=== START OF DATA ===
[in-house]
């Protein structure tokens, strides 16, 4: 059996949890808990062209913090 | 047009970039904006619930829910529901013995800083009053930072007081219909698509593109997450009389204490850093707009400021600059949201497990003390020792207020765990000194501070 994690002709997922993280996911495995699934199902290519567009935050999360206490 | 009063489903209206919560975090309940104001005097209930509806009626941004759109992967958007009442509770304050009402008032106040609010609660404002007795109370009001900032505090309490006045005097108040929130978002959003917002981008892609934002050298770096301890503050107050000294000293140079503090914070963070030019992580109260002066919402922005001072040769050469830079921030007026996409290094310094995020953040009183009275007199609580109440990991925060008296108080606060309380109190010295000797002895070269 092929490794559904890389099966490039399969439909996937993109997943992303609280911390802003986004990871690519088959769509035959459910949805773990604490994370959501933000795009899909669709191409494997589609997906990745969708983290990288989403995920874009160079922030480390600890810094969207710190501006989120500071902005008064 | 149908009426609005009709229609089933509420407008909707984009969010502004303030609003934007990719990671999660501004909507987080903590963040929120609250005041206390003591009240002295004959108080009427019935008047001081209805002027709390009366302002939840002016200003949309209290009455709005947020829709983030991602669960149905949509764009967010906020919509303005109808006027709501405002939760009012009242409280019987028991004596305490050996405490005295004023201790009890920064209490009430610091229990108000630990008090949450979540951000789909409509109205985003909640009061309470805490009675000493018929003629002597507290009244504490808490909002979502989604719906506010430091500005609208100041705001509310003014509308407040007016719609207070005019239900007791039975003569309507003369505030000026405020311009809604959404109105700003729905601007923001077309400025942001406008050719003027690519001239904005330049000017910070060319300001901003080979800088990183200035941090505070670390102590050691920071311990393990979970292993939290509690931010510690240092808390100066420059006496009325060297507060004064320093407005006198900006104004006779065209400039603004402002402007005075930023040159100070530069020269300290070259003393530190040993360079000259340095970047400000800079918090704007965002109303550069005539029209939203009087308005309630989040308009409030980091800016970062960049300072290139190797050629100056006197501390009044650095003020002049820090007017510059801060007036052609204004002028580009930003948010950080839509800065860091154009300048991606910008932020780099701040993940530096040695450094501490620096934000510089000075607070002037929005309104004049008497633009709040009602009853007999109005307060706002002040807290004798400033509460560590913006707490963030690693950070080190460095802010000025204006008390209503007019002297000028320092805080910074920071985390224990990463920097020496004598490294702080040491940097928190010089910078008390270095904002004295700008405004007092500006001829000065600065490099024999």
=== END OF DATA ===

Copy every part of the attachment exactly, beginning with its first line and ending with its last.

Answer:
[in-house]
């Protein structure tokens, strides 16, 4: 059996949890808990062209913090 | 047009970039904006619930829910529901013995800083009053930072007081219909698509593109997450009389204490850093707009400021600059949201497990003390020792207020765990000194501070 994690002709997922993280996911495995699934199902290519567009935050999360206490 | 009063489903209206919560975090309940104001005097209930509806009626941004759109992967958007009442509770304050009402008032106040609010609660404002007795109370009001900032505090309490006045005097108040929130978002959003917002981008892609934002050298770096301890503050107050000294000293140079503090914070963070030019992580109260002066919402922005001072040769050469830079921030007026996409290094310094995020953040009183009275007199609580109440990991925060008296108080606060309380109190010295000797002895070269 092929490794559904890389099966490039399969439909996937993109997943992303609280911390802003986004990871690519088959769509035959459910949805773990604490994370959501933000795009899909669709191409494997589609997906990745969708983290990288989403995920874009160079922030480390600890810094969207710190501006989120500071902005008064 | 149908009426609005009709229609089933509420407008909707984009969010502004303030609003934007990719990671999660501004909507987080903590963040929120609250005041206390003591009240002295004959108080009427019935008047001081209805002027709390009366302002939840002016200003949309209290009455709005947020829709983030991602669960149905949509764009967010906020919509303005109808006027709501405002939760009012009242409280019987028991004596305490050996405490005295004023201790009890920064209490009430610091229990108000630990008090949450979540951000789909409509109205985003909640009061309470805490009675000493018929003629002597507290009244504490808490909002979502989604719906506010430091500005609208100041705001509310003014509308407040007016719609207070005019239900007791039975003569309507003369505030000026405020311009809604959404109105700003729905601007923001077309400025942001406008050719003027690519001239904005330049000017910070060319300001901003080979800088990183200035941090505070670390102590050691920071311990393990979970292993939290509690931010510690240092808390100066420059006496009325060297507060004064320093407005006198900006104004006779065209400039603004402002402007005075930023040159100070530069020269300290070259003393530190040993360079000259340095970047400000800079918090704007965002109303550069005539029209939203009087308005309630989040308009409030980091800016970062960049300072290139190797050629100056006197501390009044650095003020002049820090007017510059801060007036052609204004002028580009930003948010950080839509800065860091154009300048991606910008932020780099701040993940530096040695450094501490620096934000510089000075607070002037929005309104004049008497633009709040009602009853007999109005307060706002002040807290004798400033509460560590913006707490963030690693950070080190460095802010000025204006008390209503007019002297000028320092805080910074920071985390224990990463920097020496004598490294702080040491940097928190010089910078008390270095904002004295700008405004007092500006001829000065600065490099024999």